This is a presentation I did at the CPUT RITAL conference in December 2010 on a study carried out by Dr. Eunice Ivala and myself.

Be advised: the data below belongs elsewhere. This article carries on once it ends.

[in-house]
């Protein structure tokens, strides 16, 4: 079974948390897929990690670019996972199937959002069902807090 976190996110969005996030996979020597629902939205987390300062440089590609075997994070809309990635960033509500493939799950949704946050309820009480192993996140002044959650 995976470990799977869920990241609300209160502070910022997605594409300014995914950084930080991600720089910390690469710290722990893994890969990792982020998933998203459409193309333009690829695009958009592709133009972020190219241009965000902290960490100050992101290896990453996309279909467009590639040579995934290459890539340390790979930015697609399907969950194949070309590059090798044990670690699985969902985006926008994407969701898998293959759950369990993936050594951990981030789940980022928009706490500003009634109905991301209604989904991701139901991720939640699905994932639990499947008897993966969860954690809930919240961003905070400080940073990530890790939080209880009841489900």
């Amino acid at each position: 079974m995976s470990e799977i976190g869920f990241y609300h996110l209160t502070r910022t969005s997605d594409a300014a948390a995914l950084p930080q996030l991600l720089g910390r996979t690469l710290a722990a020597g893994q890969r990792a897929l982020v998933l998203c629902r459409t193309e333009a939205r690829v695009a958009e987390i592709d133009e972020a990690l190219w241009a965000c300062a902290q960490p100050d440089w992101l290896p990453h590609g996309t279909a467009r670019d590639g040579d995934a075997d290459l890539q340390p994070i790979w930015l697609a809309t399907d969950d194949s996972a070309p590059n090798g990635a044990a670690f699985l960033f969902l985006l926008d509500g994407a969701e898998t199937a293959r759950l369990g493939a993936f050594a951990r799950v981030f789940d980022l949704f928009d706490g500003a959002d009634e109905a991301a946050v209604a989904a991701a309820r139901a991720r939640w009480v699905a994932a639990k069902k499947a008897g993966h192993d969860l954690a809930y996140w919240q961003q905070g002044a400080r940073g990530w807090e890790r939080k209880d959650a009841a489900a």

This work investigates the promise of Facebook and blogs for enhancing students’ levels of engagement in learning. This issue warrants investigation because low levels of student engagement and hence poor throughput rates continue to be a challenge in most of the Universities in South Africa and there is little published empirical work on the subject. We applied a learning ecology perspective to better understand how learning outside university relates to learning within university or other formal organizations. Data was collected through in-depth interviews with lecturers, as well as focus group interviews with their respective students to establish: usage of Facebook and blogs in teaching and learning; the context of use; challenges encountered in usage; and whether these technologies enhanced student learning. Significant findings of the study were that Facebook was an integral part of the students’ everyday life and that appropriate use of Facebook groups and blogs enhances students’ engagement in learning activities of an academic and social nature on-and off-campus, by blurring the boundaries between students’ academic and social lives. Facebook groups and blogs encouraged peer to peer support, collaborative learning, creation of student-generated content and improved interaction between staff and students, which are powerful indicators for student engagement. However, differences in the uptake of social media tools across disciplines and maturity level of students were highlighted. The presentation also suggests strategies for the implementation of Facebook and blogs in teaching and learning in ways that are likely to have a positive impact on student levels of engagement.